Page last updated at 13:36 GMT, Thursday, 12 March 2009

Pakistanis describe rising tension

Clashes in the city of Karachi have marked the first day of an anti-government protest movement by lawyers in Pakistan.

Here protesters and citizens in major cities across the country describe tension and uncertainty as plans are made for the protest to move across the country.

Syed Zulfiqar Ali is a lawyer who took part in protests in Karachi this morning.

Pakistani lawyers make victory signs after their arrest during a protest rally in Karachi on March 12, 2009.
Protesters have clashed with police during rallies in Karachi
We went to the high court in the morning, our normal place of work. It was cordoned off. Quiet.

Many had been arrested, but only those who were more actively involved in this movement and a few key members of the Karachi bar association.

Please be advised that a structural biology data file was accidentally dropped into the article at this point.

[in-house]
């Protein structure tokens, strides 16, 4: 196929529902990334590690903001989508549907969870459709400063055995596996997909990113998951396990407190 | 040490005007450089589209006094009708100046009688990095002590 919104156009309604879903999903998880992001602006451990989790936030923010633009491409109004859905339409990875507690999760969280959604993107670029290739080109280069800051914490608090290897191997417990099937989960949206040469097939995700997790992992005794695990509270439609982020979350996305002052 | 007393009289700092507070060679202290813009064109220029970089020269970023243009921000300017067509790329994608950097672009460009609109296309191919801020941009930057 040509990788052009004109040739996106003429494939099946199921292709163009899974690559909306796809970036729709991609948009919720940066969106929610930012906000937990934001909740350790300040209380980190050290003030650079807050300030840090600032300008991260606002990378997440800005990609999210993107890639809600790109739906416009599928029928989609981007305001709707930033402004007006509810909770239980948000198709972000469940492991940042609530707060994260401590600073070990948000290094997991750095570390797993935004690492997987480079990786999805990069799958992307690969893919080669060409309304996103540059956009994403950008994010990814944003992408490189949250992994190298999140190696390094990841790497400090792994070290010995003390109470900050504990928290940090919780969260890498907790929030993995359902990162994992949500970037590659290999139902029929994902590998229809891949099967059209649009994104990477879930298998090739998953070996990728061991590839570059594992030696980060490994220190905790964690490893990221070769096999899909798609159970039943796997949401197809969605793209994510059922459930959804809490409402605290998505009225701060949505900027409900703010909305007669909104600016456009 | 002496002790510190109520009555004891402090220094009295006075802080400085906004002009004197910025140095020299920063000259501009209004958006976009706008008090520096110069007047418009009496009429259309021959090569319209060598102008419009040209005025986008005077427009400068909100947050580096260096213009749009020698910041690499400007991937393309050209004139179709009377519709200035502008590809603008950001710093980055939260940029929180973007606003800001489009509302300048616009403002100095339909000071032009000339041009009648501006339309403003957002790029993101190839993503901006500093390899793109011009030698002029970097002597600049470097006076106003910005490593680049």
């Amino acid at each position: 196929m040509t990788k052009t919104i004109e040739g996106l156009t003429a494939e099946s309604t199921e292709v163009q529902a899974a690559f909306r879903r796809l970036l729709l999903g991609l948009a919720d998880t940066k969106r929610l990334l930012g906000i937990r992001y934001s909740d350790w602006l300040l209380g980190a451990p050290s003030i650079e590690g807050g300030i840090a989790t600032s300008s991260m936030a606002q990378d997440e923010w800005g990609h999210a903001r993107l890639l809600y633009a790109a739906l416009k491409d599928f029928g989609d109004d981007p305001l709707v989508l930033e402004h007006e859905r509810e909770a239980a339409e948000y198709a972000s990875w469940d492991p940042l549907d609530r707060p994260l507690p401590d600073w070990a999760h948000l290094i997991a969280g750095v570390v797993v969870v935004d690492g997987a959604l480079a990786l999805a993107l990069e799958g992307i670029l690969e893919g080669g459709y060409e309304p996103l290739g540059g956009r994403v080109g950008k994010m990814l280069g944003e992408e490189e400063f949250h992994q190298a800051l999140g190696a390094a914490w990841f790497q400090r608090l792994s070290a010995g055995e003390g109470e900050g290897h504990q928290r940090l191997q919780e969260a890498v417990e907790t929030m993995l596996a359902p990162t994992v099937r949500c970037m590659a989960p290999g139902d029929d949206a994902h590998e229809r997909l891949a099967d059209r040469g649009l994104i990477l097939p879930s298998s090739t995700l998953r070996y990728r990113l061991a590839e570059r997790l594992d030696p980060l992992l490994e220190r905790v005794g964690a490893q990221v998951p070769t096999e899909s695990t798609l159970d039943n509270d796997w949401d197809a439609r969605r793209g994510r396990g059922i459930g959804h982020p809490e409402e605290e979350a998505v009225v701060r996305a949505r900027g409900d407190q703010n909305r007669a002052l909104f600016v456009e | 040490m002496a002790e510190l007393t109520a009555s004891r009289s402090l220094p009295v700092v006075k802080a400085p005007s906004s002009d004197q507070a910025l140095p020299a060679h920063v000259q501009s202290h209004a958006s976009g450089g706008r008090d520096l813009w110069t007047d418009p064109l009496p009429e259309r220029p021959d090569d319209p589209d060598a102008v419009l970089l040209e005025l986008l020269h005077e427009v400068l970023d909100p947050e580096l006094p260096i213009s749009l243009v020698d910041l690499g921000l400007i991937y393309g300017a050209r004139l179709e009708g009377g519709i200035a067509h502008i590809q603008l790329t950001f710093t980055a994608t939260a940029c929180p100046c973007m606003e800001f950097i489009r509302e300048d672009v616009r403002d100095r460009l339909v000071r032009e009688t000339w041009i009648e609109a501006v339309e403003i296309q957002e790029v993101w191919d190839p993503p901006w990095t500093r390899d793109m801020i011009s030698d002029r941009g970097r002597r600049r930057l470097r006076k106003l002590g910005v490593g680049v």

We took part in a planned rally from there and I went with a friend and a slogan banner and stood there.

Because of the restrictions on political gatherings most of us could not stand together. We were in quite a big group initially and then we were told to disperse, which we did slowly.

I will be going to join the march this evening. There are about 20-30 of us travelling in seven cars. First we will go to the city of Sukker. Frankly we are not worried by the restrictions.

I firmly believe that an independent and accountable judiciary is critical for any country to progress. I believe that strongly and that is why I am here today.

Journalist Kaziz Aizaz Alam saw heavy police presence on the streets of Karachi.

Kazim Aizaz Alam
While I was coming of the office I saw a lot of police, rangers and other law enforcement agency personnel making sure that there were no groups of lawyers and political workers and civil society activists on the move.

There was no confrontation when I was there. I think lawyers have been cautious. There have been arrest warrants issued for lawyers' leaders here.

I am convinced that the lawyers' cause is just. I am all in favour of the long march.

The Zardari regime has resorted to dictatorial measures by curtailing the citizens' right to hold peaceful protests and rally against the government.